Seattle looks to Portland for a public potty

by: Chris Legeros Updated:

SEATTLE - Seattle's Mayor Mike McGinn is pitching a proposal for a new public restroom in Pioneer Square.

He's hoping to minimize problems like drug use and prostitution that the city has experienced with public toilets in the past. McGinn believes the best option is the Portland Loo.

Portland has seven of the stainless steel restrooms scattered around the city. They are free for anyone to use 24 hours a day, seven days a week. Users like Nate Johnson say they are convenient because most businesses won't let you use their restroom unless you buy something.

Seattle's last attempt to install public restrooms failed miserably. Five automated, self-cleaning units were purchased at a cost of a $1 million each in 2004. By 2008, there was so much criminal activity taking place in them, that the city decided to get rid of them. They were all sold on eBay for a little more than $12,000.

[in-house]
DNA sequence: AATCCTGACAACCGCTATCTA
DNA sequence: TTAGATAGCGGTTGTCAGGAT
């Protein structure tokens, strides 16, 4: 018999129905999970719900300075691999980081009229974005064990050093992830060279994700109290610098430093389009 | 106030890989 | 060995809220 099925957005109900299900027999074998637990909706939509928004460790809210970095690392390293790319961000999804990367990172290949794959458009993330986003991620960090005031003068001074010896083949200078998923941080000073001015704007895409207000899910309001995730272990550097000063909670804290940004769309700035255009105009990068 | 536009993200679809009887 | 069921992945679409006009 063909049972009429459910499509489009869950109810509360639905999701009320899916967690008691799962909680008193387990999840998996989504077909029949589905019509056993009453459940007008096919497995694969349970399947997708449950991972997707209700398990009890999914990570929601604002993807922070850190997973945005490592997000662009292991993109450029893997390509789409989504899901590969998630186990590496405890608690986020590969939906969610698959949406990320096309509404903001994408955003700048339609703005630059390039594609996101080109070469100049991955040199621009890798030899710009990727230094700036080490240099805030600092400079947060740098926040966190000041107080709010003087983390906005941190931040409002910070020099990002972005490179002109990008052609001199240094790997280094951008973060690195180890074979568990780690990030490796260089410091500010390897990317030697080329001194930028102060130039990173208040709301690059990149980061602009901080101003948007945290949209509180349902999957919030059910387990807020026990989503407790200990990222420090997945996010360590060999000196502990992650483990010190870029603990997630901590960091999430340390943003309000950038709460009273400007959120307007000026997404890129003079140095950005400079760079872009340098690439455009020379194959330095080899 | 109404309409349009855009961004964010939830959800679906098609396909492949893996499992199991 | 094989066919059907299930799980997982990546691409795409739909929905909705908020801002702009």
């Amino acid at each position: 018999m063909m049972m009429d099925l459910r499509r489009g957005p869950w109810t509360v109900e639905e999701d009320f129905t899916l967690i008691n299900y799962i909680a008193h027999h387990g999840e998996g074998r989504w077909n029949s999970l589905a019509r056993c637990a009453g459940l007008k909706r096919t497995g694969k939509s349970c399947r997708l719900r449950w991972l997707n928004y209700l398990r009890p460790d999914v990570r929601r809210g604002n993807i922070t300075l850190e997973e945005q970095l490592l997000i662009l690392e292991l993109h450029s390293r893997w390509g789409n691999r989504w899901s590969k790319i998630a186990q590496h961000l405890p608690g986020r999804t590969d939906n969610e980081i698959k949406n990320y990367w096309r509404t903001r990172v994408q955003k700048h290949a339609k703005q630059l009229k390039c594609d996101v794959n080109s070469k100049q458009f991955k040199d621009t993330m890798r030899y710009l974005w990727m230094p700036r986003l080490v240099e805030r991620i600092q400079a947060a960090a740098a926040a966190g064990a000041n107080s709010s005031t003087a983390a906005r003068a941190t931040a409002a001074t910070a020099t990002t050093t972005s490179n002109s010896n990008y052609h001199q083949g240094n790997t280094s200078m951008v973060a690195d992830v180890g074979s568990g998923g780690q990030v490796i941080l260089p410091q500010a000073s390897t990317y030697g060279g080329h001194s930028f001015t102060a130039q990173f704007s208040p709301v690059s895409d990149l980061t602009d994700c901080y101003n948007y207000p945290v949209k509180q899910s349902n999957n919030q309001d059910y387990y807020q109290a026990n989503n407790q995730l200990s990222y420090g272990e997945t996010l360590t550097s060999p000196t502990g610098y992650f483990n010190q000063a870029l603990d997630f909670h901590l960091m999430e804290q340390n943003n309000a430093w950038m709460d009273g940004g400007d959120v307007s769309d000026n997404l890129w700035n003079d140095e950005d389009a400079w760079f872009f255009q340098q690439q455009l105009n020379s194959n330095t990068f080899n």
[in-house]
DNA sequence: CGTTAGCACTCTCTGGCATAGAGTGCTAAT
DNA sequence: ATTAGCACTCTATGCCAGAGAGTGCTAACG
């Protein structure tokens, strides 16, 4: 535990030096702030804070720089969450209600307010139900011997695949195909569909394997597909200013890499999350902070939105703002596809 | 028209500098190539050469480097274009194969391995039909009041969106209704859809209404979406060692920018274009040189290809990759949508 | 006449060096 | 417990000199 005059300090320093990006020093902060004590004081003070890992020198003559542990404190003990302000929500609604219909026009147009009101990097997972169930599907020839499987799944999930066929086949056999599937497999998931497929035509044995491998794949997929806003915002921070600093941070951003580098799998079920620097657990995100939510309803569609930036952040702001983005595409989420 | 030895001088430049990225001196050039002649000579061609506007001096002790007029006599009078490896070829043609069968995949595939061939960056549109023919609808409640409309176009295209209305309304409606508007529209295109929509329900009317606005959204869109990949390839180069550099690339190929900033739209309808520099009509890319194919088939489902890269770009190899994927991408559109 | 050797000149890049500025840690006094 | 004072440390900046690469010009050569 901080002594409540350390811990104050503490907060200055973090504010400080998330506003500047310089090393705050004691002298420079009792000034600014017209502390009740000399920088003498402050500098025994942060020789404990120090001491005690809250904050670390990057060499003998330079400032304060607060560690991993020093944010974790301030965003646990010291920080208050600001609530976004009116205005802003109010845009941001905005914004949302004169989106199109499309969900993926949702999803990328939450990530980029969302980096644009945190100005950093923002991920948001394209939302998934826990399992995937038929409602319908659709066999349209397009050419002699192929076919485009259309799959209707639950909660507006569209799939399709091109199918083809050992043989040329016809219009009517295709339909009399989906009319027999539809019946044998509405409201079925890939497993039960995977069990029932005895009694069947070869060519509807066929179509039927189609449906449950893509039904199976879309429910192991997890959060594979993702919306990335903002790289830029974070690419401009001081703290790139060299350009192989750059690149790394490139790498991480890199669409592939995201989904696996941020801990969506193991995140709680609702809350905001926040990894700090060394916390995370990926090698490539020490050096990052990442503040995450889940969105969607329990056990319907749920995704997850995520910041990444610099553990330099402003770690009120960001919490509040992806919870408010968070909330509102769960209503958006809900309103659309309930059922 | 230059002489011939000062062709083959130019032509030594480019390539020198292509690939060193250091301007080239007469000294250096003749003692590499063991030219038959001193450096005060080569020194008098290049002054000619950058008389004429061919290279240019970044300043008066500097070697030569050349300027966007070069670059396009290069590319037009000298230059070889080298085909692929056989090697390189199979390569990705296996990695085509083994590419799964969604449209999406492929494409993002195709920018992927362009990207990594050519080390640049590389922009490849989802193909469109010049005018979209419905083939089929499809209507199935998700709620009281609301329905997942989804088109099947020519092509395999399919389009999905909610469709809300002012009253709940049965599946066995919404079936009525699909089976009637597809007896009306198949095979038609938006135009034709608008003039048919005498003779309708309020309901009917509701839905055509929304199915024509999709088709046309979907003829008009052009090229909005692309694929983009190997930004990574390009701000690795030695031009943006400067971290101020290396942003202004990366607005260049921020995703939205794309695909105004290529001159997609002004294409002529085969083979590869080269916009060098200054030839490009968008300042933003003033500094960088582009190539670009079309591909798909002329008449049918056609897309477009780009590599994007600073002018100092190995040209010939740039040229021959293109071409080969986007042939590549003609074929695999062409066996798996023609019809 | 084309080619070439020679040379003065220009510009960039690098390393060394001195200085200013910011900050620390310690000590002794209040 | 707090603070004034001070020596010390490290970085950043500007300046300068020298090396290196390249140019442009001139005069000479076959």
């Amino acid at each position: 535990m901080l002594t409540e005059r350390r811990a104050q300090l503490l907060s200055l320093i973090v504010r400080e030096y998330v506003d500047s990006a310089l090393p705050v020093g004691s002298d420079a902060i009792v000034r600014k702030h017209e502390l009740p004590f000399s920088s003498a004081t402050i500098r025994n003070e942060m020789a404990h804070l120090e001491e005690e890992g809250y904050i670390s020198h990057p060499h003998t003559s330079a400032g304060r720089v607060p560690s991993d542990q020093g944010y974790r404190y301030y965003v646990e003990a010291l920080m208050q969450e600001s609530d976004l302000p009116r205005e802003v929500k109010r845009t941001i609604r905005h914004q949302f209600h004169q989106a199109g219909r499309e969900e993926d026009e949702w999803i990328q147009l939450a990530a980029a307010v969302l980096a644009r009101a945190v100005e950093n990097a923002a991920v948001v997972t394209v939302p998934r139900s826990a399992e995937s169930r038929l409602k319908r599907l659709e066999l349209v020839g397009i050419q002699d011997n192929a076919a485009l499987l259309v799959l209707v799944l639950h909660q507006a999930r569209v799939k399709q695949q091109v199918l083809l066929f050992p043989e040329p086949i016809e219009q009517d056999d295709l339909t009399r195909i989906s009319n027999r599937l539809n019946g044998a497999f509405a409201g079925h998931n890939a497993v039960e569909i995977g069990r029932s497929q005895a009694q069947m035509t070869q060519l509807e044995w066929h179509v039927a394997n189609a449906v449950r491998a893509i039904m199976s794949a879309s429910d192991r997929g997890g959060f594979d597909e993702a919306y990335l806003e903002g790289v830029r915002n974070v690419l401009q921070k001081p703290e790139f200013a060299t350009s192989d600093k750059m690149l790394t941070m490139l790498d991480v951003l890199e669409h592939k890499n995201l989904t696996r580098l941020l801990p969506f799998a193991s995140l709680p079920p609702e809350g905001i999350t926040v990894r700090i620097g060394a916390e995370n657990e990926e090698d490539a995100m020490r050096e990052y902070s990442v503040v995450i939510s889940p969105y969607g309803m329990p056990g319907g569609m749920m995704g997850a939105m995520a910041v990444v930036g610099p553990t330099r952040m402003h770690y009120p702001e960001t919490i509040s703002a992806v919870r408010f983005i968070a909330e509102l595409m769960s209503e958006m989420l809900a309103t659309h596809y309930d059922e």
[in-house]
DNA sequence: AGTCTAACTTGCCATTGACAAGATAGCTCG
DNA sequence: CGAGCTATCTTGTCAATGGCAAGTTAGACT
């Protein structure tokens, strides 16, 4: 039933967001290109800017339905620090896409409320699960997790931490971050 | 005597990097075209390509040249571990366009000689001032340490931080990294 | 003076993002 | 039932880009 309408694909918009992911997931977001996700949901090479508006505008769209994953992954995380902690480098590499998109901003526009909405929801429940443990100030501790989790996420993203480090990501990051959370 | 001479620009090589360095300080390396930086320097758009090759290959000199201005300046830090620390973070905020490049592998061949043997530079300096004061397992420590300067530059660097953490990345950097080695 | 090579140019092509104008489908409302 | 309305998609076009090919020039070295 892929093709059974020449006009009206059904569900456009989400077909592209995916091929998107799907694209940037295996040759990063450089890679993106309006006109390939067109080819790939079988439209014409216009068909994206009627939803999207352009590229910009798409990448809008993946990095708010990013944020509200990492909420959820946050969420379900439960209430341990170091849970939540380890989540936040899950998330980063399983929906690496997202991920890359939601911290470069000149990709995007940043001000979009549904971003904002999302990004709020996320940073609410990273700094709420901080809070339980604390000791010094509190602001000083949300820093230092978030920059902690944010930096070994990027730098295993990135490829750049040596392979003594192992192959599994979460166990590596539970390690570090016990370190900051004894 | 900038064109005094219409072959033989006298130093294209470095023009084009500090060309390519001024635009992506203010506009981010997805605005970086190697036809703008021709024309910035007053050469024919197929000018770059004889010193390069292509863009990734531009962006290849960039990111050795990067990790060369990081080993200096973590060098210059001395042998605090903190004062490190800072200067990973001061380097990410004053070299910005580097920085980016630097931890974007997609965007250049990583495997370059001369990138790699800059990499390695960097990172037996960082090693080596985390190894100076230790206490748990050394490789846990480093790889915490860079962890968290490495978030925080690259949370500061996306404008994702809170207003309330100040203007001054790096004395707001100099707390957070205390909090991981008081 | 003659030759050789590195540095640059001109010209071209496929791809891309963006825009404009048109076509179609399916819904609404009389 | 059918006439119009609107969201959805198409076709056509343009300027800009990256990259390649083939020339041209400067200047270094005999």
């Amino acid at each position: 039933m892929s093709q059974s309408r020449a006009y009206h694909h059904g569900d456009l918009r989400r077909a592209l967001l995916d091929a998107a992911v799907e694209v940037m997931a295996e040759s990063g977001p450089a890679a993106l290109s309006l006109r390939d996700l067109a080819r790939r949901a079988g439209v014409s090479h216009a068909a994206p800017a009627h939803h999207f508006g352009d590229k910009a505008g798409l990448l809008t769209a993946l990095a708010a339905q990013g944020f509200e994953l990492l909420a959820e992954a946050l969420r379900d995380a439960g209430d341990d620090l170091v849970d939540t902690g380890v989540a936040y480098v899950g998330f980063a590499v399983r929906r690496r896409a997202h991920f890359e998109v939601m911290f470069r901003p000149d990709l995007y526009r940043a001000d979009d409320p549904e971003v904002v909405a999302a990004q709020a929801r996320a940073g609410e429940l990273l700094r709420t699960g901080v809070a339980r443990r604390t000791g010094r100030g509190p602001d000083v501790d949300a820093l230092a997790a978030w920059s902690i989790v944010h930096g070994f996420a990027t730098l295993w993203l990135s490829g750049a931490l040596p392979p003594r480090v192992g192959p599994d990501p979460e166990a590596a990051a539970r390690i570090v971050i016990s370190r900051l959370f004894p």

The Portland Loo was designed to minimize crime. There are louvers near the bottom that allow police and people passing by to see whether more than one person is inside. The city's Scott Turpen says the more open design, and the placement of loos in very exposed areas discourages illegal activity.

The Portland Loo costs about $90,000, but Seattle's mayor says taxpayers wouldn't have to pay a dime.

A developer is willing to buy a  loo for Seattle and install it, in exchange for permission to put up a building nearby which will climb above the city's current height limit. The city would then lease the restroom to a neighborhood group, the Alliance for Pioneer Square. The alliance would pay for the maintenance of the toilet, including cleaning it twice a day.

The mayor is hoping the loo can be installed in Pioneer Square in late summer or early fall. If the pilot program is successful, you could see more of the restrooms installed in other Seattle neighborhoods.